Migration of mantle-derived uranium and thorium within the crust
The three most readily apparent media for the transport of mantle-derived thorium and uranium to the crust are ultramafic and mafic magmas, alkaline undersaturated magmas, and volatiles. Each type constitutes a distinctive geologic and geochemical environment for the radioelements.
Mantle-derived magma has penetrated ocean basins along spreading ridges (Figs. 3, 5) and in plumes. Although irregularly distributed outwardly, the plumes appear to be controlled by regional tectonic features including lineaments and intersections. Along ocean ridges, mantle material intrudes more or less passively in a rising medium. Ocean-ridge magmas range widely in composition from olivine tholeiite to alkali basalt (Aumento, 1967), depending on the degree of partial melting of peridotitic or eclogitic mantle material rising beneath the ridge (Wyllie, 1971, p. 357-359). Most commonly, however, these magmas are tholeiites with very low uranium and thorium contents.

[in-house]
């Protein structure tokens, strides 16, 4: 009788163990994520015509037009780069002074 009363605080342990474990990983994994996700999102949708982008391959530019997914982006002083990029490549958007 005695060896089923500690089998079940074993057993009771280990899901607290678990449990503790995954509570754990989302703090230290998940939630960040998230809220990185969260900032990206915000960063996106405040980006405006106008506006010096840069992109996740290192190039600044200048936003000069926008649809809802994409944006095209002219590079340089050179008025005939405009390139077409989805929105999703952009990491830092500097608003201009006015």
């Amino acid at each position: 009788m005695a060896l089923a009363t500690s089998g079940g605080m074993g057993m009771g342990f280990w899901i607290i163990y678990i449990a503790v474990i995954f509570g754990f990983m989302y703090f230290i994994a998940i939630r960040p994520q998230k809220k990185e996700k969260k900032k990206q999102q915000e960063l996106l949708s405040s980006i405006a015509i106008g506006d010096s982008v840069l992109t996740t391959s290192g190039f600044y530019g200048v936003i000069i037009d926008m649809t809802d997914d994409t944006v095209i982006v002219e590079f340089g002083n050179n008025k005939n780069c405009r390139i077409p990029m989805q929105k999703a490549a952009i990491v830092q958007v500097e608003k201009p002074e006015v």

Figures & Tables
The uranium resource industry since the late 1960s has presented a paradox to those concerned with the growing energy shortage and the relative ability of uranium resources to respond to the need on a timely basis. This publication reviews the possible ways that uranium in the earth might be concentrated into economic deposits, and considers what industry should be able to expect from an exploration effort. Some of the chapters in this volume include: Fundamental sources of uranium and thorium; Mechanisms of uranium and thorium transfer to the crust; Shallow uranium mobilization processes; Geochemical distinction of uranium moneralization processes; and Oceanic migration history of uranium and thorium.